Sunday 2nd October 2016, 9:30pm
Getaway #21: Ilona Ruegg
Ilona Ruegg chose this Sunday’s getaway destination. *)
– A friend wanted to introduce us. This was years ago but never happened. And sometimes Zurich is a village, and sometimes it’s not. You never know if you run into someone, by chance, even three times on the same day; or if your established circulation patterns prevent you from ever meeting.
When Ilona Ruegg walked along on one of the rainiest getaways ever, she told me she was working her way towards sculpting time; inserting and extracting elements into or from everyday processes, changing the flow of circulation. When I intended to add her name to the newsletter list, it was already on it. –
*) Mirjam Bayerdörfer invited Ilona Ruegg for the twentyfirst Outside Sunday.
In darkness we start our way along lines of light, towards bright islands, illuminated beauty.
Ilona tells the story of returning to Zurich. Was it a sort of coming home? I couldn’t tell. You’d have to ask her again.
She mentions time. Being away for something like 15 years.
In the meantime the age of the LED had begun.
So when she returned, the Hardbrücke, once the incarnation of filth and pitch black darkness, had been turned into a remarkable piece of construction at night. We follow the LED cables all the way to Hardbrücke station.
By 2016 the whole city seems to have entered the phase of its own reconstruction. Following the laws of representational re-design.
Road works wherever you go, the ground opening up, surfaces torn apart, vast, fenced areas that shift their shape, slowly, amorphly, opening up passage ways and closing them again in a logic of their own.
While we pass the road works that stretch underneath and spill onto the bridge. Someone recalls the time when there were parties taking place there, one level down, in a constructed void that was no longer used, or never even had been, I don’t remember clearly now. The entrance may have been a bit towards Escher-Wyss-Platz. There was a moment in time, when it was officially possible to have a load of drunken und drugged people in the underground, with consent of the city. Unimaginable these days.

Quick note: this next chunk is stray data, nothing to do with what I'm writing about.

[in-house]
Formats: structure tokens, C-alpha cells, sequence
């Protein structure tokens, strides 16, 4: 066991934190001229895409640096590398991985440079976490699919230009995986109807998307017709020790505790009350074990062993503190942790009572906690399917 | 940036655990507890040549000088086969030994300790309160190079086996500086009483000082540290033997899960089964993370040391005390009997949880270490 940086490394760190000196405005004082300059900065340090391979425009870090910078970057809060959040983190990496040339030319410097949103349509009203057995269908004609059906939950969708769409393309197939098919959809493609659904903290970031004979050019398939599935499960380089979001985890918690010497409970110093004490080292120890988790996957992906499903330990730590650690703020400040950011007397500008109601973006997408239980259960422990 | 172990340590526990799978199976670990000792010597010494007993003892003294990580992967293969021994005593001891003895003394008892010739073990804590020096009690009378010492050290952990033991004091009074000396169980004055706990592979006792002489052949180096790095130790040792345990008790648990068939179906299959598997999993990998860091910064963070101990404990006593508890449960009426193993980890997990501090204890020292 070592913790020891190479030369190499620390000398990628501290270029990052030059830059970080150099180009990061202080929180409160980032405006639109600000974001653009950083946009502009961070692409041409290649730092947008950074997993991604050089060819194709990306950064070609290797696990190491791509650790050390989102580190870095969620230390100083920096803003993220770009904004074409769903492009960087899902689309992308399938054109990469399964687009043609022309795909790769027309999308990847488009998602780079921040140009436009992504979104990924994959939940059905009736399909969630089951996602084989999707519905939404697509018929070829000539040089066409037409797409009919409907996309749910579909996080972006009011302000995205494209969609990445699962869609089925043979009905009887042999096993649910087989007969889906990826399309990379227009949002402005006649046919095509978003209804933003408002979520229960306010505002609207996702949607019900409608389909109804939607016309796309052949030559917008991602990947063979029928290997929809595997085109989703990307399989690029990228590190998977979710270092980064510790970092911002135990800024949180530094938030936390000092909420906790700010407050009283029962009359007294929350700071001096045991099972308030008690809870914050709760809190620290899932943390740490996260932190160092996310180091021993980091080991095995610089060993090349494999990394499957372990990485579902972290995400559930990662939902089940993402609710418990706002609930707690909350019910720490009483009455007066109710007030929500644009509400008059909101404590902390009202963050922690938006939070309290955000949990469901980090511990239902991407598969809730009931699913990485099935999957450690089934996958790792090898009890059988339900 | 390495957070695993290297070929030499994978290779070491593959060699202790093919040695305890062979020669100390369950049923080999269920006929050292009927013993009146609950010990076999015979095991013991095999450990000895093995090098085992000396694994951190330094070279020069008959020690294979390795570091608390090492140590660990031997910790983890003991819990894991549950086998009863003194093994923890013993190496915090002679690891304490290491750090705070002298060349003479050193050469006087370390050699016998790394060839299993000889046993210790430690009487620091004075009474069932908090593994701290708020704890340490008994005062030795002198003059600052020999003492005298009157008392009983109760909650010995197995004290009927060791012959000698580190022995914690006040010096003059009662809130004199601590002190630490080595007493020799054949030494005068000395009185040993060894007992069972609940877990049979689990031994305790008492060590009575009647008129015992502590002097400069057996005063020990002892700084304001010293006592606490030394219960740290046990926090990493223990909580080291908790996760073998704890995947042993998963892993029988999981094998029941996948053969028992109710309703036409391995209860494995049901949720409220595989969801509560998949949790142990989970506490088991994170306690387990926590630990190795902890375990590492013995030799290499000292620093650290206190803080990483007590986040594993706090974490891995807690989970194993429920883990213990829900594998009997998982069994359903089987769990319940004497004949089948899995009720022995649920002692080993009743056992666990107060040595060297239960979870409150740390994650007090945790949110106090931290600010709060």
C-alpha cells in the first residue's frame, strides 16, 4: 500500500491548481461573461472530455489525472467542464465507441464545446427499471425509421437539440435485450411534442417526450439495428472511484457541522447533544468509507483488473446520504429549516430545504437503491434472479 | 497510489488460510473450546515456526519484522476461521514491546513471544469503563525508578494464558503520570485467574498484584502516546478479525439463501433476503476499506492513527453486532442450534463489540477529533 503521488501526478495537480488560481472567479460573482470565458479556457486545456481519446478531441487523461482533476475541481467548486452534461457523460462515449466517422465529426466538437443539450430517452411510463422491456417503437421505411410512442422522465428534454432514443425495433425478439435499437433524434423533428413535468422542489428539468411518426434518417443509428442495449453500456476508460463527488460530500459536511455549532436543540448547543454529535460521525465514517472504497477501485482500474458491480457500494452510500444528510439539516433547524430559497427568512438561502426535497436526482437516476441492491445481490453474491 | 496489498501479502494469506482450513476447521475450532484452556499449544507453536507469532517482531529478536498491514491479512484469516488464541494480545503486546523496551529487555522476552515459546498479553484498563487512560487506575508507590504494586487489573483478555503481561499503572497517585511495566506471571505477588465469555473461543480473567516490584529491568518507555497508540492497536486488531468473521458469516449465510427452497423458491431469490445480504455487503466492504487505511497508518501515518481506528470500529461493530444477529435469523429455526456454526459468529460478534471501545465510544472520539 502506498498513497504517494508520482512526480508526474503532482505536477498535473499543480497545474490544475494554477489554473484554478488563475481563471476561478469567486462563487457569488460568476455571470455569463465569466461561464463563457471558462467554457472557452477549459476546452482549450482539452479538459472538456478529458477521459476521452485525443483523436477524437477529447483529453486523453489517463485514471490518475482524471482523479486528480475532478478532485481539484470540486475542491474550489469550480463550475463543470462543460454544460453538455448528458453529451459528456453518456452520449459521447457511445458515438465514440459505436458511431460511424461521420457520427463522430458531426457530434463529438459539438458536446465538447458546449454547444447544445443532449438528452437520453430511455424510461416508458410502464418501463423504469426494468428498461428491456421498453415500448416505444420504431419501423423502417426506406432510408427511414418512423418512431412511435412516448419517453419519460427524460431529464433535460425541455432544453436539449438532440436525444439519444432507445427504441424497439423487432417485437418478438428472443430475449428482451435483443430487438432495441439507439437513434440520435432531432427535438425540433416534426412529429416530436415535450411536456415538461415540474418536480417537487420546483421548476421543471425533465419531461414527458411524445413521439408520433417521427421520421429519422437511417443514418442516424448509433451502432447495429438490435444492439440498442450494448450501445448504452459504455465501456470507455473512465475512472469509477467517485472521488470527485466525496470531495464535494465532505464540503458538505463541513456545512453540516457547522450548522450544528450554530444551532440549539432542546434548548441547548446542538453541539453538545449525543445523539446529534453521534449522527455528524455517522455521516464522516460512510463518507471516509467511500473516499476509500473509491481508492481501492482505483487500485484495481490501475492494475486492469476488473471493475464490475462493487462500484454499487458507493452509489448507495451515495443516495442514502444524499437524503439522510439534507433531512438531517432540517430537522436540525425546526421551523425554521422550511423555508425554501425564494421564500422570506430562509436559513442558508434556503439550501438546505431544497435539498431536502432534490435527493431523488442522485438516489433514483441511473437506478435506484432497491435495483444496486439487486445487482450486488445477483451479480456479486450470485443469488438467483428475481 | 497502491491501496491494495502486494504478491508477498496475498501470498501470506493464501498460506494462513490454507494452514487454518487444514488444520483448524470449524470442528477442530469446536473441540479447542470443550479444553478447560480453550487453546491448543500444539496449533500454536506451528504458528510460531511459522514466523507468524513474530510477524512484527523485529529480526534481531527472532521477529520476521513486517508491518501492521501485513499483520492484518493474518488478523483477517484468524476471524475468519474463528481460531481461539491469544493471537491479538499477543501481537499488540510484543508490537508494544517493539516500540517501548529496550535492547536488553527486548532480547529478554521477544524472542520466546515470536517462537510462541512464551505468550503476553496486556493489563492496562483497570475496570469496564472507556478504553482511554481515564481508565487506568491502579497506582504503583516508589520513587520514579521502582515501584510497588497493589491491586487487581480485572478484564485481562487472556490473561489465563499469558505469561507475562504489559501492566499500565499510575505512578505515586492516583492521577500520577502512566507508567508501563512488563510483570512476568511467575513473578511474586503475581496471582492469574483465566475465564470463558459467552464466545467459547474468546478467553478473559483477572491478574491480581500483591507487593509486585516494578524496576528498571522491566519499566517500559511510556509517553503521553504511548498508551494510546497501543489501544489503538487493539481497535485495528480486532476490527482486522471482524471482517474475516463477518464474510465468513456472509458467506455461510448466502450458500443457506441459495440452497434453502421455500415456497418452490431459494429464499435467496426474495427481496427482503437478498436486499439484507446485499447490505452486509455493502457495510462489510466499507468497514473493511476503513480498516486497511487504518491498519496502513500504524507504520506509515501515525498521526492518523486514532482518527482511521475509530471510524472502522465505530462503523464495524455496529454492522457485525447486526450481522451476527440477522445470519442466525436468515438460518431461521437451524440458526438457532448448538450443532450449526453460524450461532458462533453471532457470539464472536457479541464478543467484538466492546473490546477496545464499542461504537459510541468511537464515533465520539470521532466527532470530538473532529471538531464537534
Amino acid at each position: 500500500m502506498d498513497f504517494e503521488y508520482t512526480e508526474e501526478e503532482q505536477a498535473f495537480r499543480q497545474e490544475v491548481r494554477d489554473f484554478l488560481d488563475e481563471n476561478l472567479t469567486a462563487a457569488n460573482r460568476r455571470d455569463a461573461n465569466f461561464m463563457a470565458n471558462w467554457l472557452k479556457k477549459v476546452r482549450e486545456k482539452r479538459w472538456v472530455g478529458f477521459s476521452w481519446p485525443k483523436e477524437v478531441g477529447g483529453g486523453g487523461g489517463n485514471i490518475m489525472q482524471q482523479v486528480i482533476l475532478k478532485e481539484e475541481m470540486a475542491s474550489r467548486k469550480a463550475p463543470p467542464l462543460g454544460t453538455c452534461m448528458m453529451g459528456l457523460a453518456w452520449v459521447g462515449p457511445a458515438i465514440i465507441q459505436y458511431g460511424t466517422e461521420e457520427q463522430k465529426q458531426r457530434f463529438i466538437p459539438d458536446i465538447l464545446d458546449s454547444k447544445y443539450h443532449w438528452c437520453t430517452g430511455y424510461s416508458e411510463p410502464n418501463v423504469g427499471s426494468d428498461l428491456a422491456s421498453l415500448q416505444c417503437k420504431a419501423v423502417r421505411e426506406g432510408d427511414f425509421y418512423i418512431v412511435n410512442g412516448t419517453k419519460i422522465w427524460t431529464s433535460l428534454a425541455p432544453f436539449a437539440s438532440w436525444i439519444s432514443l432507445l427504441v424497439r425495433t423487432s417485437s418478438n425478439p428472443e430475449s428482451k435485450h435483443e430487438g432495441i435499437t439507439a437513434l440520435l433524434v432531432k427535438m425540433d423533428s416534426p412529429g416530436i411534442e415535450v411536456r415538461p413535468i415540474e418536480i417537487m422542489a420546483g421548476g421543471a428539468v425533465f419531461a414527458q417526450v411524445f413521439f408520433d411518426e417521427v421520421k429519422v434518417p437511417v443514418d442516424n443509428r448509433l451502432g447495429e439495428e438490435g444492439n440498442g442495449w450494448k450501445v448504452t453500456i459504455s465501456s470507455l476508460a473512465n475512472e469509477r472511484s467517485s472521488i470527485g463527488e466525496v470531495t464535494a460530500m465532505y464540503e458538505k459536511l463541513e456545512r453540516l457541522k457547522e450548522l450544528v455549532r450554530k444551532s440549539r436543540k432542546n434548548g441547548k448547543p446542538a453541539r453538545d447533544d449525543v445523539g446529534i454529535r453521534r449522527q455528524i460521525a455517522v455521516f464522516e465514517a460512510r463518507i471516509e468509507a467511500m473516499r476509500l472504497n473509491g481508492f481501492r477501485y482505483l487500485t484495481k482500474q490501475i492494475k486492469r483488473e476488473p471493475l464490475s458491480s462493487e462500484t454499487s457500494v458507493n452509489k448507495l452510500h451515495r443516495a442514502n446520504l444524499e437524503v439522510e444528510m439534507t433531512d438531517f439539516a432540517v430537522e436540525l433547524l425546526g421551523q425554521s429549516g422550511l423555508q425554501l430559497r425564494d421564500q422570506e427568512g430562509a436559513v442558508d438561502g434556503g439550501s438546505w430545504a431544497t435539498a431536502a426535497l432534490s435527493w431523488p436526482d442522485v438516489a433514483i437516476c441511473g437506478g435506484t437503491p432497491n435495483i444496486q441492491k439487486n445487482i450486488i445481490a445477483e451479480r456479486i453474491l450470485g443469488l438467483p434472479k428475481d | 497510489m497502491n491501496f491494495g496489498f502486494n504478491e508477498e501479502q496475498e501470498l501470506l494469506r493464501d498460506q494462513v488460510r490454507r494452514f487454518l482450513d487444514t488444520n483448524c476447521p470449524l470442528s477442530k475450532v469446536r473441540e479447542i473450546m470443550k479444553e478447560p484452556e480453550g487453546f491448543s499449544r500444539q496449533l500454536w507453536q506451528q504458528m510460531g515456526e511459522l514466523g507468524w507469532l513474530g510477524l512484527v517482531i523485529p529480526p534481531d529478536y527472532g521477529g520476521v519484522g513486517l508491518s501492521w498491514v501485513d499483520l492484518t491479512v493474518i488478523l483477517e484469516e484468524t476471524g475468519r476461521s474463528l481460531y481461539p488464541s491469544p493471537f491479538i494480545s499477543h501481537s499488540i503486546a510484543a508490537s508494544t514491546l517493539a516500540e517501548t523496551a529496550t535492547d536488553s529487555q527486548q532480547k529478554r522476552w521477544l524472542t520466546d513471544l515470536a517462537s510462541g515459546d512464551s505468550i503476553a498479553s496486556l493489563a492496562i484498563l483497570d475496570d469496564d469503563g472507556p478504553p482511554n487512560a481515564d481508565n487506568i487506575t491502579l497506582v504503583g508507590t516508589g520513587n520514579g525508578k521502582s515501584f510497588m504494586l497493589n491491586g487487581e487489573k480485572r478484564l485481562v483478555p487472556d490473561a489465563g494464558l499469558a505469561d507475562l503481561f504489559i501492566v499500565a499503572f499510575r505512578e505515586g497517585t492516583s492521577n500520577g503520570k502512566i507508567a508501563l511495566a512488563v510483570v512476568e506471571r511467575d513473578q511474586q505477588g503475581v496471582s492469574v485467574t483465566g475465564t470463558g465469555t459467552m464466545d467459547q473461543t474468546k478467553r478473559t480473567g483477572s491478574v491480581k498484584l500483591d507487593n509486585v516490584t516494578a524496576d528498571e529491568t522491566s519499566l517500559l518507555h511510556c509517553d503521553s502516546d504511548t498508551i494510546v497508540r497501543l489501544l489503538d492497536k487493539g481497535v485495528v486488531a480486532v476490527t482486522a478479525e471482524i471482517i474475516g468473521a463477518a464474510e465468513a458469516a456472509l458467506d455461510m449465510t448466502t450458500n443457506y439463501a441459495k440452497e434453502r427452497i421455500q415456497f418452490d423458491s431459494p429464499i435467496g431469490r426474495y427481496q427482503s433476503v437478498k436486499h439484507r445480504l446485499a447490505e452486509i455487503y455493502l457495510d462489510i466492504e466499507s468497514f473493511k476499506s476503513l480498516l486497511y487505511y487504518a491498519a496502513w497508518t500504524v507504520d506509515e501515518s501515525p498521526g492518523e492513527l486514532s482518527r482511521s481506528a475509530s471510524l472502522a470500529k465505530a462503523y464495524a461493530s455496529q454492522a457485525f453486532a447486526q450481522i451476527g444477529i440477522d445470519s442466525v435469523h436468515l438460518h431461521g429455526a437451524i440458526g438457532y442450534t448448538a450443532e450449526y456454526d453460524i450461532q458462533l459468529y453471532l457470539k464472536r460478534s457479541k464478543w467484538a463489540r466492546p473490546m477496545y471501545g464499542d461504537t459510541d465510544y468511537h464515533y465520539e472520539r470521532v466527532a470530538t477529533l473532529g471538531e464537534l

Gazing through the fence we try to associate materials and machines and techniques, the impact of forces, weight, organization, and human bodies.
How much you need.
How all of it remains in order properly stacked at the side of the road. Ilona calls it Haushalt. She’s attracted by its logic. She points towards its beauty.
How nobody steals or breaks it, because it’s Switzerland. Unimaginable anywhere else.
We pass a site with a steep excavation where they are fixing a rotten tube.
How much material you need to take away before you get to/at it. How many tubes there are buried in the ground. All sizes, all colours.
How much material you need to add in order to secure the digging, in order to be able to work down there.
At Stampfenbachstrasse a whole stage set is expecting us: Fully equipped with actors. We’re invited into the VIP corner, the one without traffic, to have a closer look. One of the workers takes on the role of the narrator, explaining in detail. They’re changing the tram rails. Every ten years. Three workers are moving synchroni along the rails, in a dance, with tools that seem to be theater props due to their sheer size. They need to be that big so people from far away, in the ranks far off, can still recognize them and follow the storyline.